Walk into any film set, and chances are that you will notice a bunch of men and women in charge, armed with walkie-talkies, running around taking cues from the director and even calling some creative shots. The director might be the captain of the ship when it comes to making a film, but there’s no denying that without the assistant directors (AD), his or her job would be far more difficult. These ADs, as a result — many of whom harbour serious aspirations of turning directors — get to learn a lot about a director’s role on the job. After a few years, if they’re lucky, they might even get to direct films themselves.
The success stories
Several established directors in Bollywood started out as assistant directors — be it Rohit Shetty (assisted Kuku Kohli and Veeru Devgan), Mohit Suri (assisted Vikram Bhatt), Sabbir Khan (assisted Mahesh Bhatt and David Dhawan) and Abhishek Chaubey (assisted Vishal Bhardwaj), or Nikhil Advani (assisted Karan Johar), Vikramaditya Motwane (assisted Sanjay Leela Bhansali), Raj Kumar Gupta (assisted Anurag Kashyap), Milan Luthria (assisted Bhatt) and Ayan Mukerji (assisted Ashutosh Gowariker and Karan).
“Every aspiring director should work as an AD. Regardless of how well-trained you are, assisting helps you understand the craft. Most importantly, it teaches you how to handle actors and a crew of a hundred people,” says Dhawan, whose protégé Sabbir concurs. “When I started, I got the actors’ clothes fixed, swept the sets, rehearsed lines with the cast and sometimes did all that at once. So, on my own film, when I lead a unit of 100-200 people, I knew every single aspect of what goes into making a movie,” says Sabbir, who recently directed Heropanti.
Apart from learning the processes of film-making, ADs also get to interact and network with actors. Milan, for instance, admits that he met several Bollywood stars like Ajay Devgn, Shah Rukh Khan and Aamir Khan as an AD. Ajay went on to star in Milan’s directorial debut, Kacche Dhaage (1999).
Kareena Kapoor Khan, who has worked extensively with Rohit Shetty (on the Golmaal series and Singham 2), first met him on the sets of her sister Karisma Kapoor’s film Suhaag (1994). “Rohit was an assistant at that time. He is like family to me,” Kareena told PTI.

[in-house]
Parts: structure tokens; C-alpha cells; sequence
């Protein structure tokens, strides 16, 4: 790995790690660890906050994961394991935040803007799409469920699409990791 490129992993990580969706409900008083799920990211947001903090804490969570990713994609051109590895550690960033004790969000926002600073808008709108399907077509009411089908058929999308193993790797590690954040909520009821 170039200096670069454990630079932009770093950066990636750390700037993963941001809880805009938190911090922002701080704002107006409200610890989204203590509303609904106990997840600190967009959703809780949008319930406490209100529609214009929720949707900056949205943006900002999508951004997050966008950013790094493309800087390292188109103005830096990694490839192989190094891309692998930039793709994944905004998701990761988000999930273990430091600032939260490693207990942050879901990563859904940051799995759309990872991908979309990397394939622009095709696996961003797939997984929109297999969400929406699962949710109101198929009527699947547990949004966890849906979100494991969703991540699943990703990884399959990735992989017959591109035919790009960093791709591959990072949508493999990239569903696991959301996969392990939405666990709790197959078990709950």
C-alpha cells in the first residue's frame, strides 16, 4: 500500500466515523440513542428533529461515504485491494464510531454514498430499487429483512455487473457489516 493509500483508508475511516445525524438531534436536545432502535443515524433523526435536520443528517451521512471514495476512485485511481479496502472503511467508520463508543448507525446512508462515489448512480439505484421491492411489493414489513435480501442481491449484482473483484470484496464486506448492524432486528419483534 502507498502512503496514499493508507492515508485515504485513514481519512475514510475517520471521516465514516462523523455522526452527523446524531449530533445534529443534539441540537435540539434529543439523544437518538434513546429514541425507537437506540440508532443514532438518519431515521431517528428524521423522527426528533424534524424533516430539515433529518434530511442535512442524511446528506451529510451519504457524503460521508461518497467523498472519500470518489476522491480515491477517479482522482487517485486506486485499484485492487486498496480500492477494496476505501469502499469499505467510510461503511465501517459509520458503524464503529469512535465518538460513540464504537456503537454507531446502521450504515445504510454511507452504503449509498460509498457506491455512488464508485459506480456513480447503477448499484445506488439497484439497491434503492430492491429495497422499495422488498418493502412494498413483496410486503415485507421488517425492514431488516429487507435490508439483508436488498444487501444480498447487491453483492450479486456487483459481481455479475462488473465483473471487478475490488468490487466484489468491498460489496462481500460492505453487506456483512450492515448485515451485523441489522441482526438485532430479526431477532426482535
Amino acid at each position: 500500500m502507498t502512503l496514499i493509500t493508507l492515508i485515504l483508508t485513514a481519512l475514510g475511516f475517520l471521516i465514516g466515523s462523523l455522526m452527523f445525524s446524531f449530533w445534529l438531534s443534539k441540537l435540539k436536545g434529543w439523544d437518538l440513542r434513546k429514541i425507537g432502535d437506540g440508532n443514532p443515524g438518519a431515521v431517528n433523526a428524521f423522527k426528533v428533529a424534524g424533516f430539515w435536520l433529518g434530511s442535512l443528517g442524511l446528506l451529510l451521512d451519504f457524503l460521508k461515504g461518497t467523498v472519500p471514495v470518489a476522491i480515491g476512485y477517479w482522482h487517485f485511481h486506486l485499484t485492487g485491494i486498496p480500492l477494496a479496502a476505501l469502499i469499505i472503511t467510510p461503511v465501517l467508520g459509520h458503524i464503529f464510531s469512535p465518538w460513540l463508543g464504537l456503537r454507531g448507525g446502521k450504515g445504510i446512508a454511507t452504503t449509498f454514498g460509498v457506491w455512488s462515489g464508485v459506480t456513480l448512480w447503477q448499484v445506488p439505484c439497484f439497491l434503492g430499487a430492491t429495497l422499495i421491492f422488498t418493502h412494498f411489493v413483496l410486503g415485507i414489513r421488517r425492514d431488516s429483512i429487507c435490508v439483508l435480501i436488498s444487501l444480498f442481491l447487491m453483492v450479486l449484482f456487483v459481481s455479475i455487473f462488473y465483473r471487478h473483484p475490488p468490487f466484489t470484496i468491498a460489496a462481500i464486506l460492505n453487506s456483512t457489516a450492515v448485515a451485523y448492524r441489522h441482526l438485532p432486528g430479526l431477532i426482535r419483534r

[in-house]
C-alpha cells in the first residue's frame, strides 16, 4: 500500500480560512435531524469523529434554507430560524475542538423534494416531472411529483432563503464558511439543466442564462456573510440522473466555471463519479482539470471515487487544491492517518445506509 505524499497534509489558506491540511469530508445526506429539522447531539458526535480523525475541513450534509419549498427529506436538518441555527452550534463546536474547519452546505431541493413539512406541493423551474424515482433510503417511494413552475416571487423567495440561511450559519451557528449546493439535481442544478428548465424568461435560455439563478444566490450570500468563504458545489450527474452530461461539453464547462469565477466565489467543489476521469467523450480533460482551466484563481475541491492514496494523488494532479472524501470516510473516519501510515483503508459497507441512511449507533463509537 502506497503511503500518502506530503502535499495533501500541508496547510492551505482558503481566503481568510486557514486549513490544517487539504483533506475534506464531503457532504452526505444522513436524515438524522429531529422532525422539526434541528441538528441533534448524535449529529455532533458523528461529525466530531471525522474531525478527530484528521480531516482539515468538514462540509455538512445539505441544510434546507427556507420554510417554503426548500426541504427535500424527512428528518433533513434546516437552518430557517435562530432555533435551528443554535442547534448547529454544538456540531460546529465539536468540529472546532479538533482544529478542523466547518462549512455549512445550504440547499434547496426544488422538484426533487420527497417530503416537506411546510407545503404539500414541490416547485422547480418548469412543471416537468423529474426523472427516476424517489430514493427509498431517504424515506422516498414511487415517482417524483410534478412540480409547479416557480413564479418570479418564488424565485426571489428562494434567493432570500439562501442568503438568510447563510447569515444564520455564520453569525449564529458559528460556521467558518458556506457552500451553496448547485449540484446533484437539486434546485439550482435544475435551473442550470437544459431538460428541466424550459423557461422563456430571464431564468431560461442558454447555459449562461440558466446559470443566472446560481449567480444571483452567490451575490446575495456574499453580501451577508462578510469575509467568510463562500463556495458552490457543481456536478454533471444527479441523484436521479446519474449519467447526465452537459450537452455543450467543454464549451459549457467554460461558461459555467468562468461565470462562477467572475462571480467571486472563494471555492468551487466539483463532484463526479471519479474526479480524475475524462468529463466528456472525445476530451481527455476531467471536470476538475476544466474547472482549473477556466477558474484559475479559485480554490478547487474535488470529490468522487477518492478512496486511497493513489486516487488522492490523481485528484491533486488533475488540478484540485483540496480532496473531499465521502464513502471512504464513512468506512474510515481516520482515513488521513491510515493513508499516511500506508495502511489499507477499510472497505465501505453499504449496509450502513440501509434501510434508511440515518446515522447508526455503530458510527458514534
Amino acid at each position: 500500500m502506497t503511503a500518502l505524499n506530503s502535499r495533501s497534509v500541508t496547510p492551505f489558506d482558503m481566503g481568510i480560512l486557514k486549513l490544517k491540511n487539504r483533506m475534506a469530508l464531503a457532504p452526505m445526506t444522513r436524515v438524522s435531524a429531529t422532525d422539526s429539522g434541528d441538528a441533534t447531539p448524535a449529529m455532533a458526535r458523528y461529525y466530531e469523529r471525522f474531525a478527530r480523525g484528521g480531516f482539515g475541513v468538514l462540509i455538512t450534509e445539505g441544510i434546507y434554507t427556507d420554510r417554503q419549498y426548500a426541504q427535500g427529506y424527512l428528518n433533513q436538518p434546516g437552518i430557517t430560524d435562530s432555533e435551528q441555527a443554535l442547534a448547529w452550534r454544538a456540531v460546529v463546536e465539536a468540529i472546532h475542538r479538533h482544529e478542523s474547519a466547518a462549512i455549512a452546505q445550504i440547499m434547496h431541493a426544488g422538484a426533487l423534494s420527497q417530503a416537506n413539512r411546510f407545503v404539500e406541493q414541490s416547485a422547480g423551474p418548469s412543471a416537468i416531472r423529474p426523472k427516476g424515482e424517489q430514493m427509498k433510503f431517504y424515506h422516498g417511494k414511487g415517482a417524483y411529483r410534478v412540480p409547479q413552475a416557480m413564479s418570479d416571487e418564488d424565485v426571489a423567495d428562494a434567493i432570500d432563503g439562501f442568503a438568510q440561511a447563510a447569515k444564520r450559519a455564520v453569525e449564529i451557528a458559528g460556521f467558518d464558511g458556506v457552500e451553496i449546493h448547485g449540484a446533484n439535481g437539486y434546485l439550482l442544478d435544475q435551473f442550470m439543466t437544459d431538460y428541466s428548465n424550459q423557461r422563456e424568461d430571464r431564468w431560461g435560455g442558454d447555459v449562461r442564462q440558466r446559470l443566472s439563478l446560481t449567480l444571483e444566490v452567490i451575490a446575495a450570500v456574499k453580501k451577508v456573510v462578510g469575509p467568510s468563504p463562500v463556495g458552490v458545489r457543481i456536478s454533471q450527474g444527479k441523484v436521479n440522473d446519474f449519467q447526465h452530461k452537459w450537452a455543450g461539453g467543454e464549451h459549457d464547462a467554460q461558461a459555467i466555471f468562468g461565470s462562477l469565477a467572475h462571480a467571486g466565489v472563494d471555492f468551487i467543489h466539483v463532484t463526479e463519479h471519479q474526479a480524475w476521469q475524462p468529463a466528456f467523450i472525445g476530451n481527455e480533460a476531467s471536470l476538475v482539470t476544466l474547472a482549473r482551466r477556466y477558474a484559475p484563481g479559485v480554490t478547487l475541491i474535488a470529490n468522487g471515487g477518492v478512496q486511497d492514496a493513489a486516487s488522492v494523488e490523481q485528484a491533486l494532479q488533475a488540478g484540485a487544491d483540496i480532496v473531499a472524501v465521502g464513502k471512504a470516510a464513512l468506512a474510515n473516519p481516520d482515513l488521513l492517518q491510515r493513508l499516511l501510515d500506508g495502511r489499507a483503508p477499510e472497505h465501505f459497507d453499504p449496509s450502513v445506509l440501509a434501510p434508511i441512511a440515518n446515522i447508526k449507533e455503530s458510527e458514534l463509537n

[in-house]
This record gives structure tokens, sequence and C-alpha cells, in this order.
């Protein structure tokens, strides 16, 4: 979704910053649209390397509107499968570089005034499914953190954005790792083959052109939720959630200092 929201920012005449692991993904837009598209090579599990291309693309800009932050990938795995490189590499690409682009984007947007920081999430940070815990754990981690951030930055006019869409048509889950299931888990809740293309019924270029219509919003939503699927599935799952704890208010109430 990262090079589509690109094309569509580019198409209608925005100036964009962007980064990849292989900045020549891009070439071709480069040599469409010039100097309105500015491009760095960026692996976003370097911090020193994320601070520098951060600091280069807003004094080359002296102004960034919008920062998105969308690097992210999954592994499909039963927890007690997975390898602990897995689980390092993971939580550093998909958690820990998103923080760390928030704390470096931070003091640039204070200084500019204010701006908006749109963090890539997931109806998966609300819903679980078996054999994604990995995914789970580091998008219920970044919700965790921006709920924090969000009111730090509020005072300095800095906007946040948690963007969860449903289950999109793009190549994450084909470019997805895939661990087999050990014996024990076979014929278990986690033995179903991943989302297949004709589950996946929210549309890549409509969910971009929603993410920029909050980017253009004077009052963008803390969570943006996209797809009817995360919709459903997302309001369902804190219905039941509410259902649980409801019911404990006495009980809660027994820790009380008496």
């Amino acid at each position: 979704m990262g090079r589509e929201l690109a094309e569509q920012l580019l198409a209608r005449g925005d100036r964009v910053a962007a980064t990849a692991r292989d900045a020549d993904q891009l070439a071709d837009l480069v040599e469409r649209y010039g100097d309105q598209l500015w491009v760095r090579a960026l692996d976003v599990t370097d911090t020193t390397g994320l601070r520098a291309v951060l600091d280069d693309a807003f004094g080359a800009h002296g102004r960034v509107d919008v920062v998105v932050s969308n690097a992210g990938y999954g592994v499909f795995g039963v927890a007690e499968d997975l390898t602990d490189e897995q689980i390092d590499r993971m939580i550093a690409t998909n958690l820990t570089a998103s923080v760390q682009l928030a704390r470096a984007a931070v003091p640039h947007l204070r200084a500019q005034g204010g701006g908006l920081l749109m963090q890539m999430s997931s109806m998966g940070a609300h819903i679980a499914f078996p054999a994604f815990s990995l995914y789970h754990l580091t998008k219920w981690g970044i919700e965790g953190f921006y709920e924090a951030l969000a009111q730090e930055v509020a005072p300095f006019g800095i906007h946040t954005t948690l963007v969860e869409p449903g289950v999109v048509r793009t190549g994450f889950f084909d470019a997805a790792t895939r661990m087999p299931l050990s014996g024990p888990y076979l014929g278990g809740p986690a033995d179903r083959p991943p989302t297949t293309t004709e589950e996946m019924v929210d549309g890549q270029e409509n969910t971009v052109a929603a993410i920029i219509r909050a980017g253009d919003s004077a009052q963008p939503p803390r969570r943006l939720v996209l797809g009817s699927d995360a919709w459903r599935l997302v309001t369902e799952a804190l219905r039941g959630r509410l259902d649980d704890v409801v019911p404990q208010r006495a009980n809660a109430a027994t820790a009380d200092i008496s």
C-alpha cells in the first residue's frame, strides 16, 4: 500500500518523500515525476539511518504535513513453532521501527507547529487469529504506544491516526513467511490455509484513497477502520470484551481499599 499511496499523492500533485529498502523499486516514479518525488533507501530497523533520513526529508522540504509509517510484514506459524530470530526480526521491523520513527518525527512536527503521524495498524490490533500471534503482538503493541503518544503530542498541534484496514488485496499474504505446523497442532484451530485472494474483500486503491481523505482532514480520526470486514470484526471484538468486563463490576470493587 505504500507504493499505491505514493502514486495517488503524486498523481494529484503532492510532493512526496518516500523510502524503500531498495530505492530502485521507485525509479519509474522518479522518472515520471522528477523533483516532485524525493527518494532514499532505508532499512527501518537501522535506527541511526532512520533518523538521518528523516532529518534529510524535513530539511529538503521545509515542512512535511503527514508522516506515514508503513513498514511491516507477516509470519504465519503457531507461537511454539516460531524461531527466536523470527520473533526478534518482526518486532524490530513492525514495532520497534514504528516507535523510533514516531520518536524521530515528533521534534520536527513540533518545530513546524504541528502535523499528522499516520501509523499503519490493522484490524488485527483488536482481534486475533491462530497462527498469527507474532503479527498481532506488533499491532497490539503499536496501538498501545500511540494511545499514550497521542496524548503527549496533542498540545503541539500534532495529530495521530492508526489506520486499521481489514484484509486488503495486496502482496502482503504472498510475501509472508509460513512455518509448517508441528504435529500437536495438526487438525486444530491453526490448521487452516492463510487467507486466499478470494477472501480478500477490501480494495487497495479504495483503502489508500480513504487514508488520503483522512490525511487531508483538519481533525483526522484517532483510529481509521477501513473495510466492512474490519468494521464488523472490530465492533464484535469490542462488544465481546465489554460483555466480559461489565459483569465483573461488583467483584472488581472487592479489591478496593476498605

Similarly, Rohit started his career as an AD on Phool Aur Kaante (1991) that starred Ajay. He told IANS, “Ajay and I have been working together for 16-17 years.” Rohit most recently directed Ajay in Singham 2.
Having observed directors closely, many ADs tend to get influenced by their mentor’s directorial styles. Some might argue that Raj Kumar Gupta’s (recently directed Ghanchakkar; 2013) film-making style seems reminiscent of Anurag Kashyap’s; or that Vishal Bhardwaj’s style is reflected in parts of Chaubey’s films. Sabbir admits that this does happen to a certain extent. He says, “From Bhatt saab, I learnt about the emotional density of drama. David sir gave me a great sense of diligence and economics.”
At the same time, film-makers insist that one should be careful about “becoming a Xerox copy”. “Everyone should find their own voice eventually. That’s why I decided not to make my first film with Bhatt saab,” says Milan.
Ek Villain director Mohit Suri, who assisted Vikram Bhatt for many years, adds, “Our styles are different. While his style has been dramatic and hard-hitting, I have always been more emotionally-driven. Ultimately, when you’re making a film, your personality does come in.”